December downturn: Retail sales surged by 1.2 per cent in November 2017 says Bowden, and then declined by 0.5 per cent in December reflecting the impact of Black Friday sales.
The Halo Effect
The halo effect occurs when a consumer notices an exceptional bargain for the desired item.
A classic retail baiting strategy, it reflects the tendency of consumers to generalise the one exceptional sales deal to all other sales, while reducing their sensitivity to variations in discount levels for other product offers.
It draws consumers interest, reduces consumer scepticism, creates excitement and encourages additional spend.
For instance, one great sales deal creates the perception in consumers’ minds that all of the retailer’s other products are also bargains. As a retail strategy, it’s about promoting products at a discount that drive sales of other higher-margin products. From the consumer’s perspective it means that consumers have difficulty psychologically discriminating between deals as they get swept up in the sales frenzy and excitement.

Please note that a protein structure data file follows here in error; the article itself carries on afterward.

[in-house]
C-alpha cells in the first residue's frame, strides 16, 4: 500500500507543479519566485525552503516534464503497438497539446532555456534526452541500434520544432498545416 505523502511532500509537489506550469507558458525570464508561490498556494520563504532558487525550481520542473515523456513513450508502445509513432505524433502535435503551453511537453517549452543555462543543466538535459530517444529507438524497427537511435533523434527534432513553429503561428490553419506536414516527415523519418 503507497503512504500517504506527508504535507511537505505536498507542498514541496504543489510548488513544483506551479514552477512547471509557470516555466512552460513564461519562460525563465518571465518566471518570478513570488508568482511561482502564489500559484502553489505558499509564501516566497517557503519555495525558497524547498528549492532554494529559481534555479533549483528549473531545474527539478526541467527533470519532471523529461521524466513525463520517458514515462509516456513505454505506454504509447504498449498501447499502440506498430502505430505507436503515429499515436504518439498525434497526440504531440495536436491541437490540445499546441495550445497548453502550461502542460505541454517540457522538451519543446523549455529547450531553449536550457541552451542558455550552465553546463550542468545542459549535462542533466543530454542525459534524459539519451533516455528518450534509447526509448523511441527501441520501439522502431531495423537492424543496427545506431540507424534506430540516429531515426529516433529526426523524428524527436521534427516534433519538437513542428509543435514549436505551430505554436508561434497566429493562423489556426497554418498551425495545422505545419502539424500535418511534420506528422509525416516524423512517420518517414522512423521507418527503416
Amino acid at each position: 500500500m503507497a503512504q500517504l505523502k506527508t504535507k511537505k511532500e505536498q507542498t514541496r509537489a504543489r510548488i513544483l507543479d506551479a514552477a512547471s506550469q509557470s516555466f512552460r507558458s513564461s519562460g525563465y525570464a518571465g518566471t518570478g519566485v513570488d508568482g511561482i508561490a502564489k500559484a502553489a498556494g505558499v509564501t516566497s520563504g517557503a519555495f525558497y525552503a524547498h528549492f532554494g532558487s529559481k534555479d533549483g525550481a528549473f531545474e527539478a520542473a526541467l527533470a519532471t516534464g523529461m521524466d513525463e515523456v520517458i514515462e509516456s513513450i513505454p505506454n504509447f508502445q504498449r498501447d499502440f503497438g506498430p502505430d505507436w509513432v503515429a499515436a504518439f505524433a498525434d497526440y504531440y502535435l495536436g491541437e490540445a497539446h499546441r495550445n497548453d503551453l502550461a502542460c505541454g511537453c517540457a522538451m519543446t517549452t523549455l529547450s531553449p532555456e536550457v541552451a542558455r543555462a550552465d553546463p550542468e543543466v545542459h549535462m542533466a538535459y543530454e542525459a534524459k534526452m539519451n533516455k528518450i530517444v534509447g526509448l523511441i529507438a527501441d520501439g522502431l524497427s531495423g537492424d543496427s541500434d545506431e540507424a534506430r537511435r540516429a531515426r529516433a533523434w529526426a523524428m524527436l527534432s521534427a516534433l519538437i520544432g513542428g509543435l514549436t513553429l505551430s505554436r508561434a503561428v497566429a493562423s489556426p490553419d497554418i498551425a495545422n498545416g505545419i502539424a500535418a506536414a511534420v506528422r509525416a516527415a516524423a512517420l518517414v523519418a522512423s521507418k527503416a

Basic consumer need models (and evolution) tell us that we like to belong. We find comfort in numbers and in feeling that we have commonality with those around us – the “just like me” phenomenon.
When we see others line up in long sales queues, crowd around sales tables, or walk away with armfuls of bags, we are drawn to join in the craze. Crowds attract more crowds, and more crowds create more buzz.
Consumers let their guard down as others rush to spend up big. Post-purchase dissonance, remorse and guilt about expenditure are reduced as other consumers consume. As a result, consumers are likely to spend more. Somewhat irrationally, herding fosters social cohesion and, depending on how you look at it, it becomes much easier to become trapped in a vicious spending cycle.
At the most fundamental level, Black Friday craze triggers our deepest emotional, social, cognitive and behavioural responses – the four classic, psychological pillars of consumer engagement.
The sales proposition is tantalising, all-consuming, and it can irresistibly lead us down the path to overspending. But by considering the psychology behind our decision-making and our behaviour, we can take a step back, evaluate our actions and rationally attempt to maximise the value that Black Friday has to offer.
Associate Professor Jana Bowden is a research specialist in the area of retail marketing, consumer engagement and consumer behaviour in the Department of Marketing, Macquarie Business School, Macquarie University.